There are three common scenarios when buying a new home while dealing with selling your existing one. One is to make a completely contingent purchase agreement. This is one in which you sign a contract with the builder to buy their home, but the purchase is wholly dependent upon the sale of your own. The “up” side of this is that you really are risking nothing monetarily. You are also put into the position of “first right of refusal” to any new buyer wishing to purchase the same home. This means that, if the builder is presented with a buyer whose position is stronger than yours (home in escrow, or no home to sell), they must give you a period of time – usually 48-72 hours – to decide if you can remove your contingency on that particular home site. If the down payment for your new home is primarily dependent upon the proceeds from the existing home, you may opt to “let go” of the new home and transfer your deposit to another home in the subdivision, or bow out altogether. The “down” side is that you may lose the home site or home of your dreams. Offers contingent on the sale of a home in a relatively healthy new home market have the potential to send you and your family on an emotional rollercoaster, so prepare yourselves for the ride.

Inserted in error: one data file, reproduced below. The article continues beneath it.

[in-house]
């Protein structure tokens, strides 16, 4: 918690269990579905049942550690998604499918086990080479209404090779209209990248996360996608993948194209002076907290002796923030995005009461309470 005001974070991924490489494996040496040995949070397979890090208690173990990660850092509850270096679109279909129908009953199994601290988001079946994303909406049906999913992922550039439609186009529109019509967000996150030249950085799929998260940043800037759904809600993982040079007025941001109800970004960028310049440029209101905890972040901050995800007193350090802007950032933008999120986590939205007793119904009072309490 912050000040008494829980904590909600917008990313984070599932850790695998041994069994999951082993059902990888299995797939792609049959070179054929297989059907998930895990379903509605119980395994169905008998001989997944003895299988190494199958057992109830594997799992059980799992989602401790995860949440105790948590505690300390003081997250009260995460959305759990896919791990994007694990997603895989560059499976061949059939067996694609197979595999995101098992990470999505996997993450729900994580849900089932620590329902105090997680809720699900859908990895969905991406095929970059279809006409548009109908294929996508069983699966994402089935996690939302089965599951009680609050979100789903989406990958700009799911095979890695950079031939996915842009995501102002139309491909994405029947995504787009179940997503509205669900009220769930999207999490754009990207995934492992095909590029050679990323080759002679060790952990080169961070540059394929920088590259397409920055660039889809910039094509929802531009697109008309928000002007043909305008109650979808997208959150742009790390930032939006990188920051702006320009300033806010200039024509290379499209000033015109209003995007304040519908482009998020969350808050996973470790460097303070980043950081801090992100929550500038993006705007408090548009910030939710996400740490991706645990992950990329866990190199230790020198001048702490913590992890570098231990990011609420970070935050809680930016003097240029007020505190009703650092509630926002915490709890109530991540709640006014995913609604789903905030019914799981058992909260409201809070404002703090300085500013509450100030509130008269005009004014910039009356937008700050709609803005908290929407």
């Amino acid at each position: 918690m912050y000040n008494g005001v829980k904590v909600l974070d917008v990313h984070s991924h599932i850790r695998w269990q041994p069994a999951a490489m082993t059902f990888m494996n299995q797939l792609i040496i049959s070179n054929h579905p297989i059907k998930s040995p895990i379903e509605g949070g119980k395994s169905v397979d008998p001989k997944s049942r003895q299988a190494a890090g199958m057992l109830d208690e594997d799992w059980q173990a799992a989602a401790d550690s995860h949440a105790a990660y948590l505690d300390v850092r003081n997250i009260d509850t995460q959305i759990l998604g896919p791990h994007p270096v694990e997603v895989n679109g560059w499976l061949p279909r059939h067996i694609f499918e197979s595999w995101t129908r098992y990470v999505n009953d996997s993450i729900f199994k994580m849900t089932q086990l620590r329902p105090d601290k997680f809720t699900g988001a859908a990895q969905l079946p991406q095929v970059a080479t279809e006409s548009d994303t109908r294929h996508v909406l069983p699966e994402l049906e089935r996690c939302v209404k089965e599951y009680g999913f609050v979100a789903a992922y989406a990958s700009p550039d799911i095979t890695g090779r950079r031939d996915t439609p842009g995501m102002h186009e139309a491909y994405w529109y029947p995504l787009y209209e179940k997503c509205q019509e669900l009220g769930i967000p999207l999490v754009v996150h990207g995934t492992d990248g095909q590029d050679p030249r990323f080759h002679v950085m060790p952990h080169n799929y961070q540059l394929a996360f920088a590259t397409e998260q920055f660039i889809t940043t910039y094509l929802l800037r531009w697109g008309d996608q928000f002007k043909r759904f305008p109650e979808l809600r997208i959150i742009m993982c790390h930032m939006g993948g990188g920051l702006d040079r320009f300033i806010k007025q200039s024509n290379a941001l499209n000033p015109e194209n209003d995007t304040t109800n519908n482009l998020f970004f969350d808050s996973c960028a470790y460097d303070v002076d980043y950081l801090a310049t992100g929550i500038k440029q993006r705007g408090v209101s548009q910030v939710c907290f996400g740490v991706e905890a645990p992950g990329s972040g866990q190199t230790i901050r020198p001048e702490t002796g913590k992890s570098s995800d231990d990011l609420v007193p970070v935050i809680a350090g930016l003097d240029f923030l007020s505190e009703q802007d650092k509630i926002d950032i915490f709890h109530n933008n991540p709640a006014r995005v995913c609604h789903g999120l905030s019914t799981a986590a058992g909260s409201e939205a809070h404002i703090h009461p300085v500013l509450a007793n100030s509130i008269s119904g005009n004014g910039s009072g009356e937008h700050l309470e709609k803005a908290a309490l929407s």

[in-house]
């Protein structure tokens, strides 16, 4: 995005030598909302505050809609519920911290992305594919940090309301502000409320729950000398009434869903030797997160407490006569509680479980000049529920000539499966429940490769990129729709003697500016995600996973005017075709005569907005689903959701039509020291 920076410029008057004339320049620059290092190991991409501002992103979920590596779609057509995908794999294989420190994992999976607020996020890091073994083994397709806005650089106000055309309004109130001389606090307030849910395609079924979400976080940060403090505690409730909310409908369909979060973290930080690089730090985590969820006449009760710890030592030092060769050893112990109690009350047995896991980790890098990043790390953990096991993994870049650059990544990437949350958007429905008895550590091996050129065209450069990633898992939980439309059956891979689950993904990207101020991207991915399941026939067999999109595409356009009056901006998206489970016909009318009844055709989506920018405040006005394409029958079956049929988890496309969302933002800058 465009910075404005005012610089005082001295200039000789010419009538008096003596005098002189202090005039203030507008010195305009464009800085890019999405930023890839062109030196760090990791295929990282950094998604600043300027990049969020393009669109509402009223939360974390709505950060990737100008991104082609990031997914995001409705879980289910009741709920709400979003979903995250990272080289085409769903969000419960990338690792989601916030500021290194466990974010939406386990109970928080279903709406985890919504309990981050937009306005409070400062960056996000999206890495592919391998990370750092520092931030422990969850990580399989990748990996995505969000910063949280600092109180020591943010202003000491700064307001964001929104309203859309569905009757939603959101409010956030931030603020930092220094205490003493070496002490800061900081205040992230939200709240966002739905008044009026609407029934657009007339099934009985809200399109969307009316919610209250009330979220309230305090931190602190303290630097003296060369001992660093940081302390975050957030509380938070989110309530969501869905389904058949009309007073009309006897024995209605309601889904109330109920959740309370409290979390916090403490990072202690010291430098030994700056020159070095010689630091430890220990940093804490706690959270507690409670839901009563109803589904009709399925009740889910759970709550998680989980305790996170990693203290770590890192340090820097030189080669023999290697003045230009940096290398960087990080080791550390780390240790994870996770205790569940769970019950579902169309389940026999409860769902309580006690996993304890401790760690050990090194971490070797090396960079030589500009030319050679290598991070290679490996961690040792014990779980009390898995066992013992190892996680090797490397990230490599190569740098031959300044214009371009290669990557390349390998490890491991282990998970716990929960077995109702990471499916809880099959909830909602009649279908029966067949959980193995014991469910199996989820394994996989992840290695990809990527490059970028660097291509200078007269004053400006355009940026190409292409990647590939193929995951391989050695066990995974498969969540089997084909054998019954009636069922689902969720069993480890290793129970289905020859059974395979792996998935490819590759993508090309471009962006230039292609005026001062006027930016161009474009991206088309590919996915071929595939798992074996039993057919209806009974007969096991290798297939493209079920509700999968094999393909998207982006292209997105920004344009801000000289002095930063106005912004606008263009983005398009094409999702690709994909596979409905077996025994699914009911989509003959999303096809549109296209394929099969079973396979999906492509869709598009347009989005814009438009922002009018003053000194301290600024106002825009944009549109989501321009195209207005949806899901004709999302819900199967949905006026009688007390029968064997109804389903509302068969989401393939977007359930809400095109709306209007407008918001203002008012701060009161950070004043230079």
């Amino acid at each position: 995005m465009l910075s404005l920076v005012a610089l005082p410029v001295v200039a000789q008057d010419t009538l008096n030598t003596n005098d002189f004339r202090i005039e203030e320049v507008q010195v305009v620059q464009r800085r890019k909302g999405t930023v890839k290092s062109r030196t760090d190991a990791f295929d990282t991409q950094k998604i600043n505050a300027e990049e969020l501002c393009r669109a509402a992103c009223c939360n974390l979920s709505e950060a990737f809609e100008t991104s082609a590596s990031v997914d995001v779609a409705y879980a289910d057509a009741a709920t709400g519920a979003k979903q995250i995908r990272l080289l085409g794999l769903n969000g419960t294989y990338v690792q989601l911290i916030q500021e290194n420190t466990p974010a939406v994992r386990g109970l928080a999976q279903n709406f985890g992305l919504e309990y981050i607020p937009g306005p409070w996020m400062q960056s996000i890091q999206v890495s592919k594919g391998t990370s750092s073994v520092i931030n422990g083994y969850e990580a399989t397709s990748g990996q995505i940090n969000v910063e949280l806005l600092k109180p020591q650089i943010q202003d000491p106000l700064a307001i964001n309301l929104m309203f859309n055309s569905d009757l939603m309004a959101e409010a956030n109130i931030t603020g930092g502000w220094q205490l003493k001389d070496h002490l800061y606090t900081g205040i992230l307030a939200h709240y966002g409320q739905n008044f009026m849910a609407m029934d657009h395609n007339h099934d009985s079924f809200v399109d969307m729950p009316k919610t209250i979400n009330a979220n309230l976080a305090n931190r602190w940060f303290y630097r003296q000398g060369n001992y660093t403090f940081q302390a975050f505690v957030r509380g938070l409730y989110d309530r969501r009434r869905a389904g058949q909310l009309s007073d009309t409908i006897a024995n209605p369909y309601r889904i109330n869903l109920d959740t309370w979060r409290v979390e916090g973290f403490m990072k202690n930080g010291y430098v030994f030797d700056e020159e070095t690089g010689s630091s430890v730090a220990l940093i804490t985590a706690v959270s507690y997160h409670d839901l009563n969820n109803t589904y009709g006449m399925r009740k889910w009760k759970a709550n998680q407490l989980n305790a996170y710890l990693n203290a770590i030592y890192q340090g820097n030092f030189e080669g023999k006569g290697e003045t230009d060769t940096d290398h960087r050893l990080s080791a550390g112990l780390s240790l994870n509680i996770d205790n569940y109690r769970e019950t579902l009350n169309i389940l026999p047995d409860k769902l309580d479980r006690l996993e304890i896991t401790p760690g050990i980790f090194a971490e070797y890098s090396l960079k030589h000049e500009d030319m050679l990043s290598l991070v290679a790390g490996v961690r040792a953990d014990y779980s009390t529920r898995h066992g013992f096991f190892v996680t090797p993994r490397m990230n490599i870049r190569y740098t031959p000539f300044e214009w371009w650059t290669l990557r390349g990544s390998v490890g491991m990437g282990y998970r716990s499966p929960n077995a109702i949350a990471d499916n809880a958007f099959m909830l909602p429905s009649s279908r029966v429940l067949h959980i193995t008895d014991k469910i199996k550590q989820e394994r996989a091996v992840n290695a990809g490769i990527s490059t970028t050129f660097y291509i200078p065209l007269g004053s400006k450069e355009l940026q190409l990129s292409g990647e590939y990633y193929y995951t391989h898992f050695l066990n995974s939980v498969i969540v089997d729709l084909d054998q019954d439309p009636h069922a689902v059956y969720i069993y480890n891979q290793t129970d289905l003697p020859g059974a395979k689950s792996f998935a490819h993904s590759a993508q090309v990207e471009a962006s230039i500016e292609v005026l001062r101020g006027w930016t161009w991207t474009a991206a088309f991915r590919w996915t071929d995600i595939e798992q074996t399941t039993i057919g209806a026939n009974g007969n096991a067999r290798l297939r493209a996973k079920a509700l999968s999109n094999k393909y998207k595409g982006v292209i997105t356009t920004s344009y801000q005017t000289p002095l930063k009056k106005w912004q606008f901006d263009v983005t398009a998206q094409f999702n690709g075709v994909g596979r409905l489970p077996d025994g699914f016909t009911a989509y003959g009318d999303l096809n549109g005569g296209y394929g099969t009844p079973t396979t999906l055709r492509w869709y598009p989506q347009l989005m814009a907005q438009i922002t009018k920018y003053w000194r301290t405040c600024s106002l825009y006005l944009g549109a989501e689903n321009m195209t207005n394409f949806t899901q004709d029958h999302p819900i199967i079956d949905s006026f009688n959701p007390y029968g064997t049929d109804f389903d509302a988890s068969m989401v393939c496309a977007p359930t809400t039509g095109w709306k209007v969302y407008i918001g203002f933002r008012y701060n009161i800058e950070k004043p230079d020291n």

Another consideration is to decide not to sign a purchase agreement on a new home until yours is in escrow. This may limit your time frame to move or find another home, but can give you the confidence you need to proceed with a new home purchase. Most builders consider “contingent upon the close of escrow” to be a fairly sure thing, especially when you and your real estate agent have furnished the builder with written loan approval for your buyer. If this is the route you choose, you may need to consider interim housing, should your new home not be ready for occupancy in time.